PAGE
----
Robert Gallagher, WakeRemembrance as a Father: Parenting in the Neighborhood
After we returned to the United States, my parents held cocktail parties for their block in College Park. By the time I was eight, they had learned their lesson and stopped hosting them. Neither of them drank. The parties introduced them to the neighborhood but otherwise, didn't do them much good other than letting them discover that a few of the neighbors drank to excess and most of them disagreed with our family politics.
One night, a woman with short, light brown hair who had appeared at our parties burst through our front door and screamed, "He's going to kill me." She rushed down the stairs and out through the back. After her, through the still-open door, ran her husband with an axe. He roared after her, almost stumbling and stabbing himself with the axe blade as he bounded down the carpeted stairs.
Then she circled around. They ran through a second time. At that point, my father had the sense to shut and lock the front door. He did the same to the back door although my mother worried aloud about the woman and whether we could shelter her somehow. She belonged to the heavy-drinking, conservative neighbors in the house behind us. Fortunately, she escaped that night and returned to her husband the next morning to make him breakfast.
That wasn't an unusual incident for the couple. The neighbors in back of us drank and fought about two days out of three. So did other couples on the block. We saw our share of their conflicts. In retrospect, I understand that our little development on Patricia Court and Mezzerot Road housed a mix of academics in single-family homes, yet also it gave homes to mechanics, plumbers, and electricians, and then a few folks who would have to be called nearly-broke although they had somehow afforded a house alongside everyone else. That was a major difference in those days, the fact that a family on a single disability income could own a home or at least a mortgage with reasonable terms.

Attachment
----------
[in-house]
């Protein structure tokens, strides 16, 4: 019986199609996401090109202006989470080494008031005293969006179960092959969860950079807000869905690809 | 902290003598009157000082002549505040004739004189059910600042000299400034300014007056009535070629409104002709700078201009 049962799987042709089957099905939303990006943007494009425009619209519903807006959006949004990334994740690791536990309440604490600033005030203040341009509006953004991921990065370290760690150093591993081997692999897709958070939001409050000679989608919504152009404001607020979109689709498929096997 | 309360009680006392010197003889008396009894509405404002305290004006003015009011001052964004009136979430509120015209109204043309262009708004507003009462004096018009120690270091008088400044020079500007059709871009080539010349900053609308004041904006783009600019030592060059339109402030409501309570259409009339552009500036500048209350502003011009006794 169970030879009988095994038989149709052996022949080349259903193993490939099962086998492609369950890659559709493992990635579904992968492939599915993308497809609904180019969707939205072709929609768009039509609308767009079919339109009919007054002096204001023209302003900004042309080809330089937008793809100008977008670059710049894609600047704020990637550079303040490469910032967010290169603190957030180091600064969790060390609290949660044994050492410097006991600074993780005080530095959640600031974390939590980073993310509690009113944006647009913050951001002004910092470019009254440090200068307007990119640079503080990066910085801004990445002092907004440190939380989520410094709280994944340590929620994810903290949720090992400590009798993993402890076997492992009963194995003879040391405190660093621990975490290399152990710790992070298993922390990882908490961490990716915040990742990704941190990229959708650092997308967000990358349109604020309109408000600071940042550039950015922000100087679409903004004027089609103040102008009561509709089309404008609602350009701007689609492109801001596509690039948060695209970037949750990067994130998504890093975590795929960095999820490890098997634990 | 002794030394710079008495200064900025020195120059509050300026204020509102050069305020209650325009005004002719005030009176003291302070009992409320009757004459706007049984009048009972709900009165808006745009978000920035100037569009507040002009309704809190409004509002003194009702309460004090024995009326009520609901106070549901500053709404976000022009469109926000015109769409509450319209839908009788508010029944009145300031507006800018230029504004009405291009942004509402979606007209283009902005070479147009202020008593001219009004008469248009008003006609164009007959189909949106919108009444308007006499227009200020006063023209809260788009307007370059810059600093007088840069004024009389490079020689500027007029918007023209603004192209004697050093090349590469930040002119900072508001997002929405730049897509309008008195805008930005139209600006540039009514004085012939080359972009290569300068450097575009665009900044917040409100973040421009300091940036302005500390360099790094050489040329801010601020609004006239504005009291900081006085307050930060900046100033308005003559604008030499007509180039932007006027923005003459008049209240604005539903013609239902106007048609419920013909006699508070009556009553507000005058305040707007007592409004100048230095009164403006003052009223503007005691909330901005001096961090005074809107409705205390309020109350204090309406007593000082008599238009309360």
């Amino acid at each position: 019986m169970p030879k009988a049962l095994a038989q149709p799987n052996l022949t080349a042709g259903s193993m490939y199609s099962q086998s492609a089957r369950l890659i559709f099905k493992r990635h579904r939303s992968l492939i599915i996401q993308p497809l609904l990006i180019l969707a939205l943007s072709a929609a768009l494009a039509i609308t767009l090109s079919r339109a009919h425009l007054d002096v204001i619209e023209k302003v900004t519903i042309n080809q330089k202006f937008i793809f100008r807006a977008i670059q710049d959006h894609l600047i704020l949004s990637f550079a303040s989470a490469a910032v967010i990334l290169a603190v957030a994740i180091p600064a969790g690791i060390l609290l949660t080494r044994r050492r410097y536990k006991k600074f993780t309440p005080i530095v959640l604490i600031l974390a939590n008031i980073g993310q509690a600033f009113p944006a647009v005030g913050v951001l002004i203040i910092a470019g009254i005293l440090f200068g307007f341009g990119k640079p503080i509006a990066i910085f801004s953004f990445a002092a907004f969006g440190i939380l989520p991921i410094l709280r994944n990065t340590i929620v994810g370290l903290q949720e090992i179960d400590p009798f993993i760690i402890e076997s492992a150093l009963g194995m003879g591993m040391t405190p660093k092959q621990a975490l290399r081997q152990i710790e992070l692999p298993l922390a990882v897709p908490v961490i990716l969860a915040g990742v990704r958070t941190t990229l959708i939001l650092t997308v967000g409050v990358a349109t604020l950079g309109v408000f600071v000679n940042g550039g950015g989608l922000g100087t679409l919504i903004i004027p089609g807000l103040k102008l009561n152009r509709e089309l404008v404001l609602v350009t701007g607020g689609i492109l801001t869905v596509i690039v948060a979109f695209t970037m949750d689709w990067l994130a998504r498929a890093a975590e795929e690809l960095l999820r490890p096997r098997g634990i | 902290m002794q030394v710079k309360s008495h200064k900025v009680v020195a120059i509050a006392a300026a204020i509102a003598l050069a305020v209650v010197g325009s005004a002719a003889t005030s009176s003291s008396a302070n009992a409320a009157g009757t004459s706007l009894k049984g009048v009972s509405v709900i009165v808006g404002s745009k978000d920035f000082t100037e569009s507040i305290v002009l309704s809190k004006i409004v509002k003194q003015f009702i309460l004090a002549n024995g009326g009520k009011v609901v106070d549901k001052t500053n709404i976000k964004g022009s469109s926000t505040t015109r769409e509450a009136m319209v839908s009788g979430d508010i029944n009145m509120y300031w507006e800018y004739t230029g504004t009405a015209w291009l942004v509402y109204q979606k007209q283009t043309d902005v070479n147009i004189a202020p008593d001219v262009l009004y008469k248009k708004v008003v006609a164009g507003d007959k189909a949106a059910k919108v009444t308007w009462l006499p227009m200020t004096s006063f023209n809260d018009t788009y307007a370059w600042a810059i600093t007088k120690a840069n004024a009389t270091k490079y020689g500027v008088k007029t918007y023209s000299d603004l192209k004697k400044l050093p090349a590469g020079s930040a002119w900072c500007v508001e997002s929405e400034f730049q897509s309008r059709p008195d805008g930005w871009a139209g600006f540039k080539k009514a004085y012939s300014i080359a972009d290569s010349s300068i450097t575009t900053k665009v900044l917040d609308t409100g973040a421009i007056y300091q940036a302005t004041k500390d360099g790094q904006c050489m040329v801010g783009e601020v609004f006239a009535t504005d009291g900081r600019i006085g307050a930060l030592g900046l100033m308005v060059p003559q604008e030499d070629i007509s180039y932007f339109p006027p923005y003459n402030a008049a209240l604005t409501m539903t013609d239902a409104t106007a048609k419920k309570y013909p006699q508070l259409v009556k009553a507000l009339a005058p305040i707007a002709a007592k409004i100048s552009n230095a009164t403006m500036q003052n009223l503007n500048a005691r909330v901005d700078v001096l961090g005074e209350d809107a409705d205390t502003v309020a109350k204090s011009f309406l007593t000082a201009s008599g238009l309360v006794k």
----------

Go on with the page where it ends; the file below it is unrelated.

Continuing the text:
Another difference of the age is how the adults in the neighborhood shared their child-raising duties. Some of them had permission to administer corporal punishments. Others, really all of them, were expected to rat out misbehavior in children when it happened, which was nearly every day.
Lots of people have written about this so I'll only touch upon the wrinkle that mostly is not addressed. My parents were liberal (pushing for civil rights, supporting women in the workplace, and fighting the war on poverty). Most of the neighborhood was not. That led to some of the adults in the neighborhood trying to raise me with their values. They explained their theories on race, which they felt were more accurate than my parents' naive beliefs.
This is hard for people to picture nowadays. Some adults in the neighborhood pulled me aside although I was a boy of six, seven, or eight years old, to explain that I was black (because I was Irish) or low-white (again, Irish) or that Italians were black.